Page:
Identifying Knowledge Requirements

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As with any initiative you need a place to start, a solid foundation before you can proceed. This foundation is the first and most important step in a Knowledge Audit, it’s purpose is to gain a clear and precise understanding of what knowledge the organization and its people need to meet their goals and objectives.

You need to have a systematic approach defined when tackling something as complex as a knowledge audit. Break down the information gathering approach to ensure you capture as much detail as possible. This can be done using questionnaire based surveys, interviews, group discussions or a combination of these.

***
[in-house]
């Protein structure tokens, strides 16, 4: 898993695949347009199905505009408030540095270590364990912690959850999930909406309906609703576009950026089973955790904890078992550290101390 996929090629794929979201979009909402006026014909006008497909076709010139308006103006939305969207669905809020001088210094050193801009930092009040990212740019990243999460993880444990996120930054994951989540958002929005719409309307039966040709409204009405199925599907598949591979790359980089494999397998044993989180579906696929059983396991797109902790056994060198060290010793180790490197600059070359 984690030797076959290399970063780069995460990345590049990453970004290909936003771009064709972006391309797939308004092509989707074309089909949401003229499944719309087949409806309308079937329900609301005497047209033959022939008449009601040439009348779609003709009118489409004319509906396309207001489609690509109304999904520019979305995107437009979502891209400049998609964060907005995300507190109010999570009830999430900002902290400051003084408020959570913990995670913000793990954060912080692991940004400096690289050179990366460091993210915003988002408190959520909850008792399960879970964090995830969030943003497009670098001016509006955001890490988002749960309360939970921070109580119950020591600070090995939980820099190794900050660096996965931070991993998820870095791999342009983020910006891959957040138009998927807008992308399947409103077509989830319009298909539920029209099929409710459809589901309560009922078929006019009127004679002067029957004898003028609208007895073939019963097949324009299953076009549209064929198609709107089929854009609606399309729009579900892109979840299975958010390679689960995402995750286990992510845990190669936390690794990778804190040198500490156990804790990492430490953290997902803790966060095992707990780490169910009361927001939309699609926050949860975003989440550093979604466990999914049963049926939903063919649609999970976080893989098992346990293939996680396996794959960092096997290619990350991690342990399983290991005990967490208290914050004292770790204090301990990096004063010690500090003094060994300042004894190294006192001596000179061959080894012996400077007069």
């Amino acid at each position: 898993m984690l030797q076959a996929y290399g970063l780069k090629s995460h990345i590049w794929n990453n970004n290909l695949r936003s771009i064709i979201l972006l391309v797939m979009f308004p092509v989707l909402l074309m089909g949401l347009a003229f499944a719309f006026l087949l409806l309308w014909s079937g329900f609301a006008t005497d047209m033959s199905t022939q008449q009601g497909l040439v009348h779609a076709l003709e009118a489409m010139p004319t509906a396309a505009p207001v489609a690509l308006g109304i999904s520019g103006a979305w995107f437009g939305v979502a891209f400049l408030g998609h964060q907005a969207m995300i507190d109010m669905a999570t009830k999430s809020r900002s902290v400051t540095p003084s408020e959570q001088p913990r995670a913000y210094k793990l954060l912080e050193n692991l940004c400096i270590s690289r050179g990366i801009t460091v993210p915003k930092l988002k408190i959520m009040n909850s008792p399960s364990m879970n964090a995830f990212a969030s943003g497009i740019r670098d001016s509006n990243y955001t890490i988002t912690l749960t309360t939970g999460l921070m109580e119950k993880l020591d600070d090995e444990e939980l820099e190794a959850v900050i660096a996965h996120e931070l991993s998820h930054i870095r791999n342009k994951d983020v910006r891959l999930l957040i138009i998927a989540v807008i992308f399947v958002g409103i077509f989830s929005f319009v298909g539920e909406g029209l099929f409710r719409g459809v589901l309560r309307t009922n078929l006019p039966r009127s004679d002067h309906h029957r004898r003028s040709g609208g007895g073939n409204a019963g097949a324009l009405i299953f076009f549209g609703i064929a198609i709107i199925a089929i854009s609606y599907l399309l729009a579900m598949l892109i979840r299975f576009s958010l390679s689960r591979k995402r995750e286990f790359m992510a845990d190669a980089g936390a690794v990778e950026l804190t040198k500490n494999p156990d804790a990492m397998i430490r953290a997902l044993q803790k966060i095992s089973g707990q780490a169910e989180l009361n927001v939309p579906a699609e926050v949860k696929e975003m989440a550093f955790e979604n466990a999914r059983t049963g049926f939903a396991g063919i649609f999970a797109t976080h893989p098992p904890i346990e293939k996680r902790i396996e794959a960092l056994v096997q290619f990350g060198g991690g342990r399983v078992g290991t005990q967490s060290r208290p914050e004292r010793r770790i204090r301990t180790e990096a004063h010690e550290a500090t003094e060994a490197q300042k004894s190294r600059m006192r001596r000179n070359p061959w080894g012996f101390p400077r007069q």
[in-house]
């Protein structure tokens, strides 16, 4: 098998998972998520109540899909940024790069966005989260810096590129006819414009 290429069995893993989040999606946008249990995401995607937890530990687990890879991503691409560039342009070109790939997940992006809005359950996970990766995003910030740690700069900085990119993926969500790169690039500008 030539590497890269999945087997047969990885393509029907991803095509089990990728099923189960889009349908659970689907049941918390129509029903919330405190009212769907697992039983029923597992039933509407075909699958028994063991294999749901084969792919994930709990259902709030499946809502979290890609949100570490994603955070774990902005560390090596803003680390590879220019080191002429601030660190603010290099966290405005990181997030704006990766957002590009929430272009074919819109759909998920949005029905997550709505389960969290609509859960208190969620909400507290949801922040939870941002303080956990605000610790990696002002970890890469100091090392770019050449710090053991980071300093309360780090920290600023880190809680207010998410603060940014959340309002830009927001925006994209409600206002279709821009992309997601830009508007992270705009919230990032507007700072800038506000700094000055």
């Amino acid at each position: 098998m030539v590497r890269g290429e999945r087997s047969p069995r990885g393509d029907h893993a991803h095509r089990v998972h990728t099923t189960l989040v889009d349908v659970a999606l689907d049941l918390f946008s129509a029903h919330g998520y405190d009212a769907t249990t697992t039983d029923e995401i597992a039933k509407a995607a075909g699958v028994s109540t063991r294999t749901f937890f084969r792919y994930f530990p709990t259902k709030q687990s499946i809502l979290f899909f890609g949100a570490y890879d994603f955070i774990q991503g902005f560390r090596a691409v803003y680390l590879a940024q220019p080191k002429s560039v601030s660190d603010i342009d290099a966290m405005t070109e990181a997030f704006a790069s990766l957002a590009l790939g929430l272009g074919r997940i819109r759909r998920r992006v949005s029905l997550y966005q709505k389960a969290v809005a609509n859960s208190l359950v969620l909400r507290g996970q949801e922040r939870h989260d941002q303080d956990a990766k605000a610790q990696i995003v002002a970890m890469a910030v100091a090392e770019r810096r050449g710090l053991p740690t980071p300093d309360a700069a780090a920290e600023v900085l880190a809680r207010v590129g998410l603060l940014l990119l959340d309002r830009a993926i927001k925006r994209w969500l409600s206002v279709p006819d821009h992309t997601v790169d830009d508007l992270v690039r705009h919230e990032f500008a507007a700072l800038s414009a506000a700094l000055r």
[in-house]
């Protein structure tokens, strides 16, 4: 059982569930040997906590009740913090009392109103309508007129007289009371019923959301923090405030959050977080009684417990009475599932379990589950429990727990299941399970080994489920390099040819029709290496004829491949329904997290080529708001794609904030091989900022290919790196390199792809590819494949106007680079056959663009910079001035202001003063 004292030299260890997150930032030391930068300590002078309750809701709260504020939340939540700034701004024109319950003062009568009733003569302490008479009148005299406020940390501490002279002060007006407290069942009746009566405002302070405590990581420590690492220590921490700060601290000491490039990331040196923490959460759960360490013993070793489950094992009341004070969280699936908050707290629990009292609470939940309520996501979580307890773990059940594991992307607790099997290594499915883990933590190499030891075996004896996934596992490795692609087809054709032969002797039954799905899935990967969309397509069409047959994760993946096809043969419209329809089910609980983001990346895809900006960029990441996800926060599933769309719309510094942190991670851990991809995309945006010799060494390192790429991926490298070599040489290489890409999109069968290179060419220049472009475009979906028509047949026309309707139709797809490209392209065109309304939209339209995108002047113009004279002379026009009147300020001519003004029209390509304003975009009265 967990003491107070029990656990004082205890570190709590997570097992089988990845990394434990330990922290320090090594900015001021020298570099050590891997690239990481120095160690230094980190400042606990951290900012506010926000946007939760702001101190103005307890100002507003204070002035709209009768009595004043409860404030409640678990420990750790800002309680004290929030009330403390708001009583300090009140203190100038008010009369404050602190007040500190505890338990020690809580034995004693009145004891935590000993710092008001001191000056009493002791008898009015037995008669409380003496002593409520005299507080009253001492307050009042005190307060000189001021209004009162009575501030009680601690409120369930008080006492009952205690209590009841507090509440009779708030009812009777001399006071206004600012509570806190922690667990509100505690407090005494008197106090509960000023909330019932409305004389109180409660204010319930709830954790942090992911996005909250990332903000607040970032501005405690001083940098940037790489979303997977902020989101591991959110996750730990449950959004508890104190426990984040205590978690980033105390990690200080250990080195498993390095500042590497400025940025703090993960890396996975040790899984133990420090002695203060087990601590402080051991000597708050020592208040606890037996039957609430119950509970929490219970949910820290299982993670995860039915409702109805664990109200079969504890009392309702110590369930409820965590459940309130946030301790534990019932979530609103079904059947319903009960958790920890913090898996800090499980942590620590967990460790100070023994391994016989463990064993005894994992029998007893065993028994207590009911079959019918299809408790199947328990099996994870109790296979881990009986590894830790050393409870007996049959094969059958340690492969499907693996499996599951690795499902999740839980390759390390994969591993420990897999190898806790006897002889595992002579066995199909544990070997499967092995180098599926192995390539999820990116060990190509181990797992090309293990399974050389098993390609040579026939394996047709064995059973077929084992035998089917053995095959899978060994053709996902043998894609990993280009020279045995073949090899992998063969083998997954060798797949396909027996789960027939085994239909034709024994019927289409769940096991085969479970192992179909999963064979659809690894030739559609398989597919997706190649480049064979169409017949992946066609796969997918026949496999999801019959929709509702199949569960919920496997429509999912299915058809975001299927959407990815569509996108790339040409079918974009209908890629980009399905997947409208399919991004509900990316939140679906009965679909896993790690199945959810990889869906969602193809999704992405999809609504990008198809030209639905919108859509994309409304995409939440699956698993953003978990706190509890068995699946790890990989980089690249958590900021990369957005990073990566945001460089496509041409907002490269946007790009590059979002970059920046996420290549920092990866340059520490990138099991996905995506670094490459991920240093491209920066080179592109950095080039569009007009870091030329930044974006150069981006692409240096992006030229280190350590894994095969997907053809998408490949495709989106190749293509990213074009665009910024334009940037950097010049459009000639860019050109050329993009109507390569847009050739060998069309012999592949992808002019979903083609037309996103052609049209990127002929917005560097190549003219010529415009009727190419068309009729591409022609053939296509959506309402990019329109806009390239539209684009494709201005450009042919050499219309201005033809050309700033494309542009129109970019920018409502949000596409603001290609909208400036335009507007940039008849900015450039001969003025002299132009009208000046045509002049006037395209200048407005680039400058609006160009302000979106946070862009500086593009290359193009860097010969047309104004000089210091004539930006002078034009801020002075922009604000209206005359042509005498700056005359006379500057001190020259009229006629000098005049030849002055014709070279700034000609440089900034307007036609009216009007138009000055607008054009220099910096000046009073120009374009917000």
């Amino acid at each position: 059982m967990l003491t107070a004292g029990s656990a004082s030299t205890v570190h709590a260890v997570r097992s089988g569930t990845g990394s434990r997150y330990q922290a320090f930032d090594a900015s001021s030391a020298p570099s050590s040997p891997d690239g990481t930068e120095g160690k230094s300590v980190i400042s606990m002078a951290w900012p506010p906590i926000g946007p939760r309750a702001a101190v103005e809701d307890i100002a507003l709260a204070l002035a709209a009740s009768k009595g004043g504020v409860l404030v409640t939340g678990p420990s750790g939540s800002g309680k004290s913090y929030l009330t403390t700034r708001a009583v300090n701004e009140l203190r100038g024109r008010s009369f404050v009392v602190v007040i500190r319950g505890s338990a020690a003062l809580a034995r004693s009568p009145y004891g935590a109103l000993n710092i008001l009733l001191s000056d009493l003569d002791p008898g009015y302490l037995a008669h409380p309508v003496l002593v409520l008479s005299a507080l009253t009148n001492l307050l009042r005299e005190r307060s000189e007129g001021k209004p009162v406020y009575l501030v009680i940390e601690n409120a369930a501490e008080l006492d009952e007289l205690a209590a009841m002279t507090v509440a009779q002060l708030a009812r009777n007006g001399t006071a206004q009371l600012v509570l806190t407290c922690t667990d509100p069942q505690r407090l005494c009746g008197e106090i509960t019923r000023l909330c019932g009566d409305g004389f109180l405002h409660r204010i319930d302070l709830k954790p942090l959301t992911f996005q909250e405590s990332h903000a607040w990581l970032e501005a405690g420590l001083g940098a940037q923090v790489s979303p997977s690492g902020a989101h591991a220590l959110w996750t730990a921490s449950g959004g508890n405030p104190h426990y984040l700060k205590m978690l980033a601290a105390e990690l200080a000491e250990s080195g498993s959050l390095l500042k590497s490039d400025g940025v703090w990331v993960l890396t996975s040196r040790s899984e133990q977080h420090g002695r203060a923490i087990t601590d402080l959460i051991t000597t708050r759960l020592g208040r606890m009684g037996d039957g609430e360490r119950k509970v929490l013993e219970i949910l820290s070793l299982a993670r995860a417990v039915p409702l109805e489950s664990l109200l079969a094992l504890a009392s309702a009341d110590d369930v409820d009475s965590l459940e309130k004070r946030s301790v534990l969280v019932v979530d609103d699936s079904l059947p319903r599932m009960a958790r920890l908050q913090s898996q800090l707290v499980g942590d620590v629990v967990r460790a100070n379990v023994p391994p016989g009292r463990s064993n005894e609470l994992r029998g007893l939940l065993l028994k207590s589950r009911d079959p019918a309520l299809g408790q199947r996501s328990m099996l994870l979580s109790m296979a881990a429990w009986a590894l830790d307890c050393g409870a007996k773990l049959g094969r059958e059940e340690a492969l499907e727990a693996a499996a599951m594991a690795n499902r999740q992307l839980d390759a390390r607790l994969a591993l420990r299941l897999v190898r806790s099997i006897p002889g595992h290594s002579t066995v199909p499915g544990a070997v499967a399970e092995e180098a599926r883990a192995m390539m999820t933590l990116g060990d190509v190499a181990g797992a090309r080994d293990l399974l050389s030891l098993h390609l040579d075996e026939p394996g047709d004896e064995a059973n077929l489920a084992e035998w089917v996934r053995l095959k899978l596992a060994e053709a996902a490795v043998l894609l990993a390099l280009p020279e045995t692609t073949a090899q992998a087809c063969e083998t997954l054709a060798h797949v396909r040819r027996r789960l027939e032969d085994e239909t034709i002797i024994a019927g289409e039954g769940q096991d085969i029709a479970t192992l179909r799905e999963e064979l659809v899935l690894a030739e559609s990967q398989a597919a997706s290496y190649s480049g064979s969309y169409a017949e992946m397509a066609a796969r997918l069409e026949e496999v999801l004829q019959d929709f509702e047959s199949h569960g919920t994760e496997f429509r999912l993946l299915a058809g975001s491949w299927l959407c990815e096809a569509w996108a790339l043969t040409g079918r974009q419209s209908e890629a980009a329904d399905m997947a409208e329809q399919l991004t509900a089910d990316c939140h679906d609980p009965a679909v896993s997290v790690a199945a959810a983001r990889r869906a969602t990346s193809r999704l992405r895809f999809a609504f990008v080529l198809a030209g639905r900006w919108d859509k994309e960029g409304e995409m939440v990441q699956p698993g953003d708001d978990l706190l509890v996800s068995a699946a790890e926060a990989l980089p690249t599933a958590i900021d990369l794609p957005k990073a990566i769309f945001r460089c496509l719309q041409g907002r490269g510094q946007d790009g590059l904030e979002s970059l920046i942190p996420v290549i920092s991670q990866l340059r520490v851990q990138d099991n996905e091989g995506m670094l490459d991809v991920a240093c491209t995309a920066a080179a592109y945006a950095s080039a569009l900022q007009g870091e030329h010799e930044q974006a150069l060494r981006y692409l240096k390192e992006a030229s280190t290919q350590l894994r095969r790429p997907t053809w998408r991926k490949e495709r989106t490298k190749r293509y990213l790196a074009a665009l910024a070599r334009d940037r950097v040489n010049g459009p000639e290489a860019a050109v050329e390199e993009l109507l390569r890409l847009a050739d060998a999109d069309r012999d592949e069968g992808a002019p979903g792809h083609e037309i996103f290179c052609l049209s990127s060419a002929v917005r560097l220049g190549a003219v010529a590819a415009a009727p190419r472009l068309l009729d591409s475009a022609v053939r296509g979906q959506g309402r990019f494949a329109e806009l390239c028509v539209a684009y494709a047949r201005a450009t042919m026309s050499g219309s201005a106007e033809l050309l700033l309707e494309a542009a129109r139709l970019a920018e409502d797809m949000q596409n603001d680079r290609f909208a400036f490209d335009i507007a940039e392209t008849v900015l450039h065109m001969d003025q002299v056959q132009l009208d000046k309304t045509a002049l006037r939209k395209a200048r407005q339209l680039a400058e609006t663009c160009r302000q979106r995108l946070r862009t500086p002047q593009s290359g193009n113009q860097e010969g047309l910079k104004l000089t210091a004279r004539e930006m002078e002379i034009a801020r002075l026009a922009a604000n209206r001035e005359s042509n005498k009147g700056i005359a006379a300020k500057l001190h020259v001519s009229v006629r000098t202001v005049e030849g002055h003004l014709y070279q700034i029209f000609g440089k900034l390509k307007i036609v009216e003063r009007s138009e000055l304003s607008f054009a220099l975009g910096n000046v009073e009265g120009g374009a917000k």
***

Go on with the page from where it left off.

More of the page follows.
The biggest hurdle when composing questions is that knowledge is seen as a conceptual entity and therefore rather difficult to articulate. To overcome this you need to focus on issues like user goals, objectives, activities and decisions that are made on a day to day basis.

Keep in mind, the questionnaire that you use in interviews and group discussions is just a rough guideline to gain insight to the users day to day activities. The more flexibile you are with the questions the more information you are bound to receive. So don’t hesitate to ask deeper more probing questions when you feel there might be some information you could use.

The end goal of such an audit is for you to be able to get a clear picture of what information and knowledge a person uses in his day to day activities, thereby allowing you to tie it into a framework you create at the end of this excercise. The whole purpose of this exercise is to make the end users job easier. Compromising on the audit at this stage could have serious repercussions later on.

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